Blonde angel Maria with couple who said they were her parents
There are an estimated 10 million Roma living across Europe and the Council of Europe, which monitors human rights, say they are the most discriminated-against minority.
Global media went into overdrive when police discovered a little blonde haired girl called Maria living in a Greek gipsy camp. During a police raid, she stood out like a sore thumb and DNA tests proved she wasn't related to the couple claiming to be her parents.
How could this be, we wondered? Blonde haired, fair skinned children don't belong in a dirty gipsy camp - she must be stolen. But Maria wasn't on Interpol's list of missing children and there were no claims that she had been kidnapped.
Parents of abducted children living in the west, like the McCanns, suddenly had renewed hope that maybe this stolen child could be theirs, but she wasn't. Police think they have now found the mother and DNA tests are underway to remove all doubt.
Sasha Ruseva and child
She's a 35 year old woman who looks twice her age. She lives with her husband and ten children in shocking poverty in Bulgaria. Her name is Sasha Ruseva and she's been arrested twice for trying to sell her baby in Greece and skipped bail on both occasions.
Police believe she sold her baby for around $A1,000 but the mother strongly denies this and says she wants her daughter back.
She claims she couldn't afford to pay for a birth certificate and had to leave her child behind with a friend in Greece. When you see the state of her family's living conditions, it's clear the last thing they need is another mouth to feed.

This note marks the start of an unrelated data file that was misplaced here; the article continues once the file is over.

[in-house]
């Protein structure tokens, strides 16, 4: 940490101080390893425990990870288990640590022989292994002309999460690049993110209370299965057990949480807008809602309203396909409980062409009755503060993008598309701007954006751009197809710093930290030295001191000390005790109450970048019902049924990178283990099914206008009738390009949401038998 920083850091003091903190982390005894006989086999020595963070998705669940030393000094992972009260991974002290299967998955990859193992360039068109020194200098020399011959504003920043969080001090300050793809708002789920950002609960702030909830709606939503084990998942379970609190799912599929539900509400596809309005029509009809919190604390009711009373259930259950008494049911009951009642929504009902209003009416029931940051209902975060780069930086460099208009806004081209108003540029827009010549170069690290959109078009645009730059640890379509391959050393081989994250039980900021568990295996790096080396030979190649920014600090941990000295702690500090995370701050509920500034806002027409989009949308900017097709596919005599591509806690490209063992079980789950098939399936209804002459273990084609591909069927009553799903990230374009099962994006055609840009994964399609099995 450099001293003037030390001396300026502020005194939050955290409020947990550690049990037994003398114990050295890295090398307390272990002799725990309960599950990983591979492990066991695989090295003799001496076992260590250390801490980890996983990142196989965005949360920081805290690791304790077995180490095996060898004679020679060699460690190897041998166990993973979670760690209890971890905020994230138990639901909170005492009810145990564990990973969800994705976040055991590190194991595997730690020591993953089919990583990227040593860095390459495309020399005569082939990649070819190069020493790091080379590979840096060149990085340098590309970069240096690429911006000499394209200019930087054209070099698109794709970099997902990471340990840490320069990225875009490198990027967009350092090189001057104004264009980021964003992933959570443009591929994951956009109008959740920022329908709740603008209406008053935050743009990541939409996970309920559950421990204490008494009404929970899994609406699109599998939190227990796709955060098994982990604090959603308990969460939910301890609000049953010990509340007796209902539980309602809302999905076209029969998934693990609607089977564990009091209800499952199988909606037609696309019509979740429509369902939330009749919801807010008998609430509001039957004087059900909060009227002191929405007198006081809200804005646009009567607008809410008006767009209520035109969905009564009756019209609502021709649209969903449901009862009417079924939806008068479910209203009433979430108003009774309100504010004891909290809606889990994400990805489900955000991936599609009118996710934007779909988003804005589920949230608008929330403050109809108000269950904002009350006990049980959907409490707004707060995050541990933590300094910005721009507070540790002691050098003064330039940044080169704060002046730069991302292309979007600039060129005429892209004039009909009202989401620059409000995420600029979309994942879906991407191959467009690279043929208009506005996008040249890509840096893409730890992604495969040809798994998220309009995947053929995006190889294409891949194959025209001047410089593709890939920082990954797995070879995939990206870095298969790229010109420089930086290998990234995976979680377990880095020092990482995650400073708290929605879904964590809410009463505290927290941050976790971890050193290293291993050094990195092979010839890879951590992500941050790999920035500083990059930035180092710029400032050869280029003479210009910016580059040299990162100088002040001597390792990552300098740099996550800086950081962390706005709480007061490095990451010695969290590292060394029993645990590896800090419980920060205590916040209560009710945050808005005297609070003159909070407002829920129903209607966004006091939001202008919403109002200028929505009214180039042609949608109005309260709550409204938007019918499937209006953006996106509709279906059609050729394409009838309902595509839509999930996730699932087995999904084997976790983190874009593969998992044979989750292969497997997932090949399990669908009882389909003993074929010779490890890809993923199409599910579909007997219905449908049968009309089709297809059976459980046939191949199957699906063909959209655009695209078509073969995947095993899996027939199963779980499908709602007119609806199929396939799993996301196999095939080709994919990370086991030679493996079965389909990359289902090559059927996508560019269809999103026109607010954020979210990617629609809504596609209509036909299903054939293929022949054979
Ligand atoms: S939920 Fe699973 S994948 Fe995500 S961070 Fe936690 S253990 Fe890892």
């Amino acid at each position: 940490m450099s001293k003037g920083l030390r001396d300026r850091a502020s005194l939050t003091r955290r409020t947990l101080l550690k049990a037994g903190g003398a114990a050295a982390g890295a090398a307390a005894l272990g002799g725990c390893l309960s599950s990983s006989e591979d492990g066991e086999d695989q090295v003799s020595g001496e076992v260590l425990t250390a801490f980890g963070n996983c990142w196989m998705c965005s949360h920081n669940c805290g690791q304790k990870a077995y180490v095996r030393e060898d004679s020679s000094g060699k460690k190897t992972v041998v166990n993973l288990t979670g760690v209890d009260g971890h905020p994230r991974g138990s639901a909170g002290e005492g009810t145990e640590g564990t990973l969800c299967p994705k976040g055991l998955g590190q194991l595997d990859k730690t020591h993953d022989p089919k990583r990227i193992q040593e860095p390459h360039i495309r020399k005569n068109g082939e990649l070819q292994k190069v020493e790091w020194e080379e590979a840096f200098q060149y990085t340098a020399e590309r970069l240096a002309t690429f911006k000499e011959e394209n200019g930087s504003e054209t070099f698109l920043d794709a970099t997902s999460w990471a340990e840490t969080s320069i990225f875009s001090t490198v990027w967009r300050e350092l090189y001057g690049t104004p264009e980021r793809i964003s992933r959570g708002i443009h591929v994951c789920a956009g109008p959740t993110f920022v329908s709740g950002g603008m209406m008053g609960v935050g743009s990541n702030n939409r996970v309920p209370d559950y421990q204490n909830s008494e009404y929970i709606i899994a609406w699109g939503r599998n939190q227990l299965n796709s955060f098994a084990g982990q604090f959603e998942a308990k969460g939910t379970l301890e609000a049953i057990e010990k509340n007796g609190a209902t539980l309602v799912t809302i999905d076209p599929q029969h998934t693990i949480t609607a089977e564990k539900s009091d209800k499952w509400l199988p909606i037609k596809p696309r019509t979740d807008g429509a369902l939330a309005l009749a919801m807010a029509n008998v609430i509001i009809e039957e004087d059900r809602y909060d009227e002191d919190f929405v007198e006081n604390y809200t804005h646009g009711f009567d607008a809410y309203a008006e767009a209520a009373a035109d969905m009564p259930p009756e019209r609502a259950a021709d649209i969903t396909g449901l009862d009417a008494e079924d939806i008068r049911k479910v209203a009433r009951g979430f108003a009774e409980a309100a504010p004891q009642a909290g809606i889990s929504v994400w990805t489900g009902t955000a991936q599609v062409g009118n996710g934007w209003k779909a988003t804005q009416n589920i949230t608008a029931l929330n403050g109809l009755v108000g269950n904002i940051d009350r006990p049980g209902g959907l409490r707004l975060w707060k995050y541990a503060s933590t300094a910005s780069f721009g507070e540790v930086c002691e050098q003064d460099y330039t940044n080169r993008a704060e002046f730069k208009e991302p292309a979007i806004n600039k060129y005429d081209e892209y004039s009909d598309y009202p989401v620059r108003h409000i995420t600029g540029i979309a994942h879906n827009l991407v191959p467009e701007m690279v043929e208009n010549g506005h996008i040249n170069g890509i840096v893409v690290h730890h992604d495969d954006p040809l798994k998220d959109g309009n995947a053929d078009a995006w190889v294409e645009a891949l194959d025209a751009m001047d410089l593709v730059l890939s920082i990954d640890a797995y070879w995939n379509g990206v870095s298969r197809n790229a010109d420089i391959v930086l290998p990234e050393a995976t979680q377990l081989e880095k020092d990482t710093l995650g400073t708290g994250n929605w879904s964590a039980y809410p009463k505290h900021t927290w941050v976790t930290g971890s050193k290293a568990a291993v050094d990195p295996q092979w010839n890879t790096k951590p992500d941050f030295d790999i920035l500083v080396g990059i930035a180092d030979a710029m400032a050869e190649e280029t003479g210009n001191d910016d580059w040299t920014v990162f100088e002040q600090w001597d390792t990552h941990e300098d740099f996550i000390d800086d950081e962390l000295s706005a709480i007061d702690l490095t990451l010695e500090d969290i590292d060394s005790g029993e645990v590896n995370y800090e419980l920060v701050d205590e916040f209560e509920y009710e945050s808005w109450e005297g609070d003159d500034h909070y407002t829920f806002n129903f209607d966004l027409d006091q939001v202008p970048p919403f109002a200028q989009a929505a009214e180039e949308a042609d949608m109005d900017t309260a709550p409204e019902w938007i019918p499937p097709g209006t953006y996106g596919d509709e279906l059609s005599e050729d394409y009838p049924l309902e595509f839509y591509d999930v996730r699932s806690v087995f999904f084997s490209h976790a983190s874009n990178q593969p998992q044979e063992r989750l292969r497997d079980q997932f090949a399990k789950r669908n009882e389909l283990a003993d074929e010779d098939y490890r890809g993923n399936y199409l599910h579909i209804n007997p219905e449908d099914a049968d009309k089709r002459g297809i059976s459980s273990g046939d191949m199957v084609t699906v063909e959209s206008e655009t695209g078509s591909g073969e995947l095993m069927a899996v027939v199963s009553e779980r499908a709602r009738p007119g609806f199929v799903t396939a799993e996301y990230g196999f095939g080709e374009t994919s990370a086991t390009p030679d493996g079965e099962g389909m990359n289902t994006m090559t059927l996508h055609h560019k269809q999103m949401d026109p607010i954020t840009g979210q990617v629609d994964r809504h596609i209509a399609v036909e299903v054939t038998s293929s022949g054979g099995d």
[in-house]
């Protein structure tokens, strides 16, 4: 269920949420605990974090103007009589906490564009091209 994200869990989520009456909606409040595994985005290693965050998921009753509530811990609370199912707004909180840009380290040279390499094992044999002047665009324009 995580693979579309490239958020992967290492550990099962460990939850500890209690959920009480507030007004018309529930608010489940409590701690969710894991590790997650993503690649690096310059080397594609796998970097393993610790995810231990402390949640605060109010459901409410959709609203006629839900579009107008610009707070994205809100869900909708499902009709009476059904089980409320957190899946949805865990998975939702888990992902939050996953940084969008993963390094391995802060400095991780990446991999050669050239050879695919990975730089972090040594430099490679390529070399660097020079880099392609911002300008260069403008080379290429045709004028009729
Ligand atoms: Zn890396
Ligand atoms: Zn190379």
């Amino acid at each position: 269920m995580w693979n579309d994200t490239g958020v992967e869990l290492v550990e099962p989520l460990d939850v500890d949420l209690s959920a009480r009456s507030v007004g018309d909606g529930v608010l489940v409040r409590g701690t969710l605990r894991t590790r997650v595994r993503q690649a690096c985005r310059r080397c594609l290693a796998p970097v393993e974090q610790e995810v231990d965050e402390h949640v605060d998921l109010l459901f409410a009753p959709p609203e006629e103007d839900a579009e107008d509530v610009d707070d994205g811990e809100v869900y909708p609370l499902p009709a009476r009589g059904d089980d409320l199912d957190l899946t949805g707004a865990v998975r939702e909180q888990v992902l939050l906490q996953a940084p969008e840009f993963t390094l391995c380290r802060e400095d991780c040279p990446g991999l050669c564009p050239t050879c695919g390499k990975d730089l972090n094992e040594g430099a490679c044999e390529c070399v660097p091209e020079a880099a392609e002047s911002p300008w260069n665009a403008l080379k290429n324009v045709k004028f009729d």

The mystery of how a blonde child can belong to dark-skinned parents has been solved. Her husband has an albino gene and five of their other children are blonde and fair skinned and look just like Maria.
The pictures of the family's dire living conditions are shocking. Twelve souls survive on child benefit payments of around $A100 a month and Mr Ruseva likes a drink, and who could blame him? They live on potato soup and homemade bread. They only have one bed and there is no water connected to the two-room dwelling.
Mrs Ruseva said "I don't know how to pay for their clothes, that is why I send them to school dirty and without shoes or clothes, look at me, look how dirty I am."
This sad case has brought the state of Roma to the attention of the world. Most Roma in Eastern Europe (where the majority live) are now worse off than they were under Communism. With all its faults, it guaranteed them work, housing and welfare.
The UN children's agency Unicef said there are approximately 3,000 children in Greece in the hands of child-trafficking rings originating in Bulgaria, Romania and other Balkan countries. Most cases are not thought to involve abduction but rather the buying and selling of children for a few thousand euros.